Time to Reach Out

July 18, 1993

The people have spoken -- roared, actually. So adjustments are being made in the operation of the Baltimore County school )) system.

The main change has been the school board's selection of member Alan Leberknight, chief executive of the Bank of Baltimore, to replace Rosalie Hellman as president. As caustic as Mrs. Hellman can be, that's how smooth Mr. Leberknight is. Don't expect him to shut doors at open meetings. His experience as a corporate leader should ensure that the board will be more conscious of the need to sell its programs to the public.

Previously, the board and School Superintendent Stuart Berger showed themselves to be all too unconscious. Their first and worst mistake was assuming the reforms in the "Great Expectations for 2000" report would be embraced simply because they had been drafted under former Superintendent Robert Dubel. Admitting that error now, Mr. Leberknight vows the board will be more closely involved with the system's daily workings, and do a better job of informing parents, teachers and principals about changes before they're made.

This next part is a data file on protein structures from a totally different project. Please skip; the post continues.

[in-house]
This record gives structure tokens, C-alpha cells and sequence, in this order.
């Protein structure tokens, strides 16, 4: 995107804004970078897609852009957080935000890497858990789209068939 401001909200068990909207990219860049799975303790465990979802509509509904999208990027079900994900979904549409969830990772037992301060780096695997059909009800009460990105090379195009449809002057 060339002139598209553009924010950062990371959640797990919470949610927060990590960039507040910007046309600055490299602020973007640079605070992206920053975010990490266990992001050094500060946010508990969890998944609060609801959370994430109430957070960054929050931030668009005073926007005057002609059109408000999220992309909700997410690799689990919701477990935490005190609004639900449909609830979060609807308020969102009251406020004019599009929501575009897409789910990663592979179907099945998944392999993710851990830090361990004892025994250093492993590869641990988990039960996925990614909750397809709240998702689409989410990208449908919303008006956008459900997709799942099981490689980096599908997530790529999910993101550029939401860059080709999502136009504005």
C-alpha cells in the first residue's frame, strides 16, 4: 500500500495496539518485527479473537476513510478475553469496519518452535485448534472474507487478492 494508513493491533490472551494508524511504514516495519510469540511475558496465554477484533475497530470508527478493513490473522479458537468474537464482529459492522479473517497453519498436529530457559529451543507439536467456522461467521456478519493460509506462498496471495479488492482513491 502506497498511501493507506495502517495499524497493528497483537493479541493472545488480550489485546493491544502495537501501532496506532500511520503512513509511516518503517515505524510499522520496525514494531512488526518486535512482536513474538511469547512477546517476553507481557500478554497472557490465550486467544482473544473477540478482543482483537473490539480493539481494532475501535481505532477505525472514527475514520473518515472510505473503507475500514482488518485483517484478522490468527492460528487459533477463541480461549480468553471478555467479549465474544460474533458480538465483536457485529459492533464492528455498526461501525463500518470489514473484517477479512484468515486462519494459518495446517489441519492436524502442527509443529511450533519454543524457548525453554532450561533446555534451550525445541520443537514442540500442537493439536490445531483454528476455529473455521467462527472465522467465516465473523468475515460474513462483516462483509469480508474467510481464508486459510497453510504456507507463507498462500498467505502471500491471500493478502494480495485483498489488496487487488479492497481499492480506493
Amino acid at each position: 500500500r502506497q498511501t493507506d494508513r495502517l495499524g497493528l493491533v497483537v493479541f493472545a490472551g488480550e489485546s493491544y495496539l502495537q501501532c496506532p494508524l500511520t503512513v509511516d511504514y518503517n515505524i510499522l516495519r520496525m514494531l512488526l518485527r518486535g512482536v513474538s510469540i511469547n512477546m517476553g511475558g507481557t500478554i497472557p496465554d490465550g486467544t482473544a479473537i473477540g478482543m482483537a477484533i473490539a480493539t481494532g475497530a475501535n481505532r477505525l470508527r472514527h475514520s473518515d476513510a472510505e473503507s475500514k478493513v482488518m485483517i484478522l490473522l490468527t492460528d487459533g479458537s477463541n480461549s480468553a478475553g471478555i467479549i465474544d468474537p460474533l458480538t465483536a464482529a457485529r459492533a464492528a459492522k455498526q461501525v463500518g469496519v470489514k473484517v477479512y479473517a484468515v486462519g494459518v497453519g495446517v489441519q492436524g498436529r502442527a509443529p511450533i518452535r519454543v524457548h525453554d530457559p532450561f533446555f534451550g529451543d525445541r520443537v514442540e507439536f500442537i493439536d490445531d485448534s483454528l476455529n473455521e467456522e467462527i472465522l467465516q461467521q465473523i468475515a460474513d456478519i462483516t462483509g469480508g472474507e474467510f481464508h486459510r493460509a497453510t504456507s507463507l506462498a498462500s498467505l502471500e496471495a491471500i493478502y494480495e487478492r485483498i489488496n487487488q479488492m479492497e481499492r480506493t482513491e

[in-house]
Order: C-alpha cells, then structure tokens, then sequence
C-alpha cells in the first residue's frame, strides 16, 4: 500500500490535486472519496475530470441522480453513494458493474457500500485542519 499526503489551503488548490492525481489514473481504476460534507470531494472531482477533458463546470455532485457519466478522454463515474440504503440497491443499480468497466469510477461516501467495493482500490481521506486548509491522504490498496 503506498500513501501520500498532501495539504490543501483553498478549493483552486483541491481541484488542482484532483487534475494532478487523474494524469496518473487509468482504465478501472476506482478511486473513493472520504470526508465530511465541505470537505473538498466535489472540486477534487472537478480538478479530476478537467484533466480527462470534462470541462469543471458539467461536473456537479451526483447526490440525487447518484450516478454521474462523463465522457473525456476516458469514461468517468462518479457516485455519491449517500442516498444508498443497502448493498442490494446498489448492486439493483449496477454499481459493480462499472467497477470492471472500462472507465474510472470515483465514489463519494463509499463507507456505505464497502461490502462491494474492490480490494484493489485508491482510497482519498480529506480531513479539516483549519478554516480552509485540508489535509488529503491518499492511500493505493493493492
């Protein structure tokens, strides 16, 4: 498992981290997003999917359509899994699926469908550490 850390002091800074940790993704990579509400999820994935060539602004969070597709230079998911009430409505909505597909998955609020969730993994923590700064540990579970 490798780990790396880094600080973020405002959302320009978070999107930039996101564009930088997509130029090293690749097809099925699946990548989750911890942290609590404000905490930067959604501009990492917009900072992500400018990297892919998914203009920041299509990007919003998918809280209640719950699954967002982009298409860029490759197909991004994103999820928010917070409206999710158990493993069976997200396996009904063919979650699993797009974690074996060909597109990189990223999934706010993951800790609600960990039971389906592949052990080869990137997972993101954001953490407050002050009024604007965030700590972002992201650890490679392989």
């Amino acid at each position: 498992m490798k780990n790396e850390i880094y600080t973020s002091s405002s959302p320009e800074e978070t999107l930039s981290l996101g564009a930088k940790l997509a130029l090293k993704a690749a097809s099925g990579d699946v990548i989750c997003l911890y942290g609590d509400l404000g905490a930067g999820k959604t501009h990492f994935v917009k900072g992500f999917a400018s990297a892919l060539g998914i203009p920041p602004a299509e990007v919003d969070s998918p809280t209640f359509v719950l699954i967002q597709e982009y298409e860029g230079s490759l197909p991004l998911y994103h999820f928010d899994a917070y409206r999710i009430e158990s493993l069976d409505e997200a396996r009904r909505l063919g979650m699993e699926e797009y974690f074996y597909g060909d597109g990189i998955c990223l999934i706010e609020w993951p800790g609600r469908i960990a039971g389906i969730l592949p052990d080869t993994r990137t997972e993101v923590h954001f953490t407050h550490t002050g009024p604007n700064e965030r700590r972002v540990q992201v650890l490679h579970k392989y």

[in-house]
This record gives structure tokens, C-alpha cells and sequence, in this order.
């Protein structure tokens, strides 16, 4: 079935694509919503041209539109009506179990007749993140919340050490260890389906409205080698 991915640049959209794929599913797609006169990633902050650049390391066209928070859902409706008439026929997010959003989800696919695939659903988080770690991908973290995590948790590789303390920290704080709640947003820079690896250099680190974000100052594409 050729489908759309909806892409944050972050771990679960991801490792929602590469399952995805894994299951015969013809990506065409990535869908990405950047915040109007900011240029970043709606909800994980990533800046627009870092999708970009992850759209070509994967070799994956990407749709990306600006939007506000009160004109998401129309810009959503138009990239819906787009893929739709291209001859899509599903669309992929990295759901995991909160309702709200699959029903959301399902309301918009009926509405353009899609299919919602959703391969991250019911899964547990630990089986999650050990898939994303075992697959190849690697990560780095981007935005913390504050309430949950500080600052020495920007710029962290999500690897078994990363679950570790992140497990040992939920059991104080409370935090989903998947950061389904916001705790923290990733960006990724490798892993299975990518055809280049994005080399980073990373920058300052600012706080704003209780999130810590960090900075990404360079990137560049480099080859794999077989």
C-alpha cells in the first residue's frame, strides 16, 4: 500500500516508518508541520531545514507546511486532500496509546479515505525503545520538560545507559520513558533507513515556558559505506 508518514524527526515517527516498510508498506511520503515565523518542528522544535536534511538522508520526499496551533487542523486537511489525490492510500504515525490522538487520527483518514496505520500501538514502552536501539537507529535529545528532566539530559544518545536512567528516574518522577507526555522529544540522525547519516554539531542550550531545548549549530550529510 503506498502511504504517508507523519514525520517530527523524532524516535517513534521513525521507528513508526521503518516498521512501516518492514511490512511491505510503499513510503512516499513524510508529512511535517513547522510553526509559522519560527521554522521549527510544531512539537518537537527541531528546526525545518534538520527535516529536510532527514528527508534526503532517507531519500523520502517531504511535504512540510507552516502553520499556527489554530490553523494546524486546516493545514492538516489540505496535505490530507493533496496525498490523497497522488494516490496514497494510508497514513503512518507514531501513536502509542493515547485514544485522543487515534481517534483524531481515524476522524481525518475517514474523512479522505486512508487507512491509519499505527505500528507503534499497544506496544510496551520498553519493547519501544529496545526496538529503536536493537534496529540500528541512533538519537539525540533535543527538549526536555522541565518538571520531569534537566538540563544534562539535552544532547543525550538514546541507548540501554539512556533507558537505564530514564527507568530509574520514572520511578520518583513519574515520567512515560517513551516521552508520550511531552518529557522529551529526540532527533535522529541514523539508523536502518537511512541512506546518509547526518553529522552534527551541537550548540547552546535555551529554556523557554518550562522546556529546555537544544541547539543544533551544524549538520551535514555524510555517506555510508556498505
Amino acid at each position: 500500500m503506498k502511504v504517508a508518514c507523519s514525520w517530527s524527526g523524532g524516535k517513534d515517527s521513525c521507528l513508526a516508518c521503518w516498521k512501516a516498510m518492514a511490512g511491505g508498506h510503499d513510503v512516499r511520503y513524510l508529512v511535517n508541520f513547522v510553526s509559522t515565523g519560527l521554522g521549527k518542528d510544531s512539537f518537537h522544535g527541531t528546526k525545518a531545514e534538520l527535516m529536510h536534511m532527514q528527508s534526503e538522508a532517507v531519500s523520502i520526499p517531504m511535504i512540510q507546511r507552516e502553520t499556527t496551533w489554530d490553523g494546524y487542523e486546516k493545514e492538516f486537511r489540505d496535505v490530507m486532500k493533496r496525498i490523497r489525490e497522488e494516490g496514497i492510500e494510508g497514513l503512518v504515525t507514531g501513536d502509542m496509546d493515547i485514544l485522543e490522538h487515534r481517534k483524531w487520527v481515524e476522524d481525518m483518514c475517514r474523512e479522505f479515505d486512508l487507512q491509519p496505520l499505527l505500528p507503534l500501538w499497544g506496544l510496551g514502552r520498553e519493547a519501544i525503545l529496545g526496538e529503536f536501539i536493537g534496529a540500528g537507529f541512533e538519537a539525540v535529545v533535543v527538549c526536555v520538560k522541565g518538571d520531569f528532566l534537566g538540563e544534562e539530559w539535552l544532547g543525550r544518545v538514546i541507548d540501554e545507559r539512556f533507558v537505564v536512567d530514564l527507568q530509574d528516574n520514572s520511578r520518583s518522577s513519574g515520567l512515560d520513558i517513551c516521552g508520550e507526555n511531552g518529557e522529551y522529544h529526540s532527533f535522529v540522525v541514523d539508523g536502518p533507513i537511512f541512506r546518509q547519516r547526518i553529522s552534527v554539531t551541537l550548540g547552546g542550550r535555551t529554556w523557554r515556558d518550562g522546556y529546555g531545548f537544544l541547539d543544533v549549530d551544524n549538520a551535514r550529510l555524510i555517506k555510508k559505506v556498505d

As the board has come to understand -- and has acknowledged by picking a new president -- there are people all over the county outraged over events of the past year. They're so upset, they might be satisfied only with the banishment of Dr. Berger and the entire board. Mr. Leberknight says that won't happen, and rightly so. The school board must not let itself be dictated to by over-reacting citizens and opportunistic politicians.

Meanwhile, the board has named a task force of local heavy-hitters to study the key controversies of the year -- inclusion for special education students and the demotion of about 40 administrators. The task force report is due by Aug. 10.

Dr. Berger is made nervous by the creation of the panel, even hinting that a damning report might push him to resign. Yet we believe the formation of the task force, while unprecedented for internal management issues, is a wise move.

It is increasingly clear that most -- though not all -- of the critics have less of a beef with the current agenda of reforms than with the sloppy, sometimes arrogant way it has been implemented. If this task force can help get matters under control and soothe the angry feelings many county residents have for school officials, then it's a step in the right direction.

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